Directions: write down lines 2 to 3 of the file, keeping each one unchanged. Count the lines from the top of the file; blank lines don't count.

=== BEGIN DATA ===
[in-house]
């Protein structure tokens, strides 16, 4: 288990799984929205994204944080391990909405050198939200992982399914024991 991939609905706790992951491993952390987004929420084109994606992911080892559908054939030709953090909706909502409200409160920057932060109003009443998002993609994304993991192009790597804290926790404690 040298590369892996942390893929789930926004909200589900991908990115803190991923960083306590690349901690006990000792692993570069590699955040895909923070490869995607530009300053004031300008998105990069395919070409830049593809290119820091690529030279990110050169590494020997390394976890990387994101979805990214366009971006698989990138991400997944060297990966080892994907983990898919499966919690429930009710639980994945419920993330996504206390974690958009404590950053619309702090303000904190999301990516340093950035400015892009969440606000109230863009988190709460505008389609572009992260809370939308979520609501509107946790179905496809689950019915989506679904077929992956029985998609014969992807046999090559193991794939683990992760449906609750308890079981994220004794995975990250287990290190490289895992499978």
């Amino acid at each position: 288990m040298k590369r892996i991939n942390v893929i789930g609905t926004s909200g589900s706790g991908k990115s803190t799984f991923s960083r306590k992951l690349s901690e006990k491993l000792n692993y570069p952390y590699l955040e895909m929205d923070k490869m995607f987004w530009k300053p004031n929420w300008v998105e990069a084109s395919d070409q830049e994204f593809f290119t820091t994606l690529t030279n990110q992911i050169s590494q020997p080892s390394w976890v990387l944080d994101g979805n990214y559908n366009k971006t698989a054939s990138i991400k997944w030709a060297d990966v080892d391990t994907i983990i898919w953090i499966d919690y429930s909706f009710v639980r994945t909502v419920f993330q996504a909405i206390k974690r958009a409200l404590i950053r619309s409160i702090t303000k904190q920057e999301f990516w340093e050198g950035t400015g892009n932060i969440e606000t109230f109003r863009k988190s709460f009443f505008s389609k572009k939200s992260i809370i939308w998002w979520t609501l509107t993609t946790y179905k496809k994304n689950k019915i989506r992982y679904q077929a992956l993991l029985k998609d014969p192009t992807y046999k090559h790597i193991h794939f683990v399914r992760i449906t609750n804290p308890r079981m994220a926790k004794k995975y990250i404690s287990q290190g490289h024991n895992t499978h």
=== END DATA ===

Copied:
């Protein structure tokens, strides 16, 4: 288990799984929205994204944080391990909405050198939200992982399914024991 991939609905706790992951491993952390987004929420084109994606992911080892559908054939030709953090909706909502409200409160920057932060109003009443998002993609994304993991192009790597804290926790404690 040298590369892996942390893929789930926004909200589900991908990115803190991923960083306590690349901690006990000792692993570069590699955040895909923070490869995607530009300053004031300008998105990069395919070409830049593809290119820091690529030279990110050169590494020997390394976890990387994101979805990214366009971006698989990138991400997944060297990966080892994907983990898919499966919690429930009710639980994945419920993330996504206390974690958009404590950053619309702090303000904190999301990516340093950035400015892009969440606000109230863009988190709460505008389609572009992260809370939308979520609501509107946790179905496809689950019915989506679904077929992956029985998609014969992807046999090559193991794939683990992760449906609750308890079981994220004794995975990250287990290190490289895992499978």
């Amino acid at each position: 288990m040298k590369r892996i991939n942390v893929i789930g609905t926004s909200g589900s706790g991908k990115s803190t799984f991923s960083r306590k992951l690349s901690e006990k491993l000792n692993y570069p952390y590699l955040e895909m929205d923070k490869m995607f987004w530009k300053p004031n929420w300008v998105e990069a084109s395919d070409q830049e994204f593809f290119t820091t994606l690529t030279n990110q992911i050169s590494q020997p080892s390394w976890v990387l944080d994101g979805n990214y559908n366009k971006t698989a054939s990138i991400k997944w030709a060297d990966v080892d391990t994907i983990i898919w953090i499966d919690y429930s909706f009710v639980r994945t909502v419920f993330q996504a909405i206390k974690r958009a409200l404590i950053r619309s409160i702090t303000k904190q920057e999301f990516w340093e050198g950035t400015g892009n932060i969440e606000t109230f109003r863009k988190s709460f009443f505008s389609k572009k939200s992260i809370i939308w998002w979520t609501l509107t993609t946790y179905k496809k994304n689950k019915i989506r992982y679904q077929a992956l993991l029985k998609d014969p192009t992807y046999k090559h790597i193991h794939f683990v399914r992760i449906t609750n804290p308890r079981m994220a926790k004794k995975y990250i404690s287990q290190g490289h024991n895992t499978h």